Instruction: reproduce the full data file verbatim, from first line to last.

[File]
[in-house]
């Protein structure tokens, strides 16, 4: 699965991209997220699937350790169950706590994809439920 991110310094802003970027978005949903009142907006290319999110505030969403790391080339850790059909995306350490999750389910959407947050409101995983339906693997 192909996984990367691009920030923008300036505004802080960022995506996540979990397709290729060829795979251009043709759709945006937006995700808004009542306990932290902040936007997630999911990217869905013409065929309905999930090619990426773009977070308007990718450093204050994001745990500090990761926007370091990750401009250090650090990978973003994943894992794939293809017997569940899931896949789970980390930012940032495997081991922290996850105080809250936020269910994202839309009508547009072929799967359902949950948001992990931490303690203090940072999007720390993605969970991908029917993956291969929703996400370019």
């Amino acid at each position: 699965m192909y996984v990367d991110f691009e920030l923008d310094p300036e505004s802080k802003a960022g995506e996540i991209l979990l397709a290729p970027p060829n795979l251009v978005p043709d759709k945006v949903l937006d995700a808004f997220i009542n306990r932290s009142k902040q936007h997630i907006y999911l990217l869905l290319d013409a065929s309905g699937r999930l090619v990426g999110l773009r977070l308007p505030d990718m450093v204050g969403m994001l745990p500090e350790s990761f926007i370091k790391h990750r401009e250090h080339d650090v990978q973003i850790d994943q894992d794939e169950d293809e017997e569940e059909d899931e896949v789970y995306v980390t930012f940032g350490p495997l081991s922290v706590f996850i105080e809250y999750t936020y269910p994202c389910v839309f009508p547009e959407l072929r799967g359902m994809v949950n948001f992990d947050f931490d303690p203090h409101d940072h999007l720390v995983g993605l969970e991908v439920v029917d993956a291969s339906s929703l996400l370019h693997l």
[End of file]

[in-house]
């Protein structure tokens, strides 16, 4: 699965991209997220699937350790169950706590994809439920 991110310094802003970027978005949903009142907006290319999110505030969403790391080339850790059909995306350490999750389910959407947050409101995983339906693997 192909996984990367691009920030923008300036505004802080960022995506996540979990397709290729060829795979251009043709759709945006937006995700808004009542306990932290902040936007997630999911990217869905013409065929309905999930090619990426773009977070308007990718450093204050994001745990500090990761926007370091990750401009250090650090990978973003994943894992794939293809017997569940899931896949789970980390930012940032495997081991922290996850105080809250936020269910994202839309009508547009072929799967359902949950948001992990931490303690203090940072999007720390993605969970991908029917993956291969929703996400370019």
């Amino acid at each position: 699965m192909y996984v990367d991110f691009e920030l923008d310094p300036e505004s802080k802003a960022g995506e996540i991209l979990l397709a290729p970027p060829n795979l251009v978005p043709d759709k945006v949903l937006d995700a808004f997220i009542n306990r932290s009142k902040q936007h997630i907006y999911l990217l869905l290319d013409a065929s309905g699937r999930l090619v990426g999110l773009r977070l308007p505030d990718m450093v204050g969403m994001l745990p500090e350790s990761f926007i370091k790391h990750r401009e250090h080339d650090v990978q973003i850790d994943q894992d794939e169950d293809e017997e569940e059909d899931e896949v789970y995306v980390t930012f940032g350490p495997l081991s922290v706590f996850i105080e809250y999750t936020y269910p994202c389910v839309f009508p547009e959407l072929r799967g359902m994809v949950n948001f992990d947050f931490d303690p203090h409101d940072h999007l720390v995983g993605l969970e991908v439920v029917d993956a291969s339906s929703l996400l370019h693997l």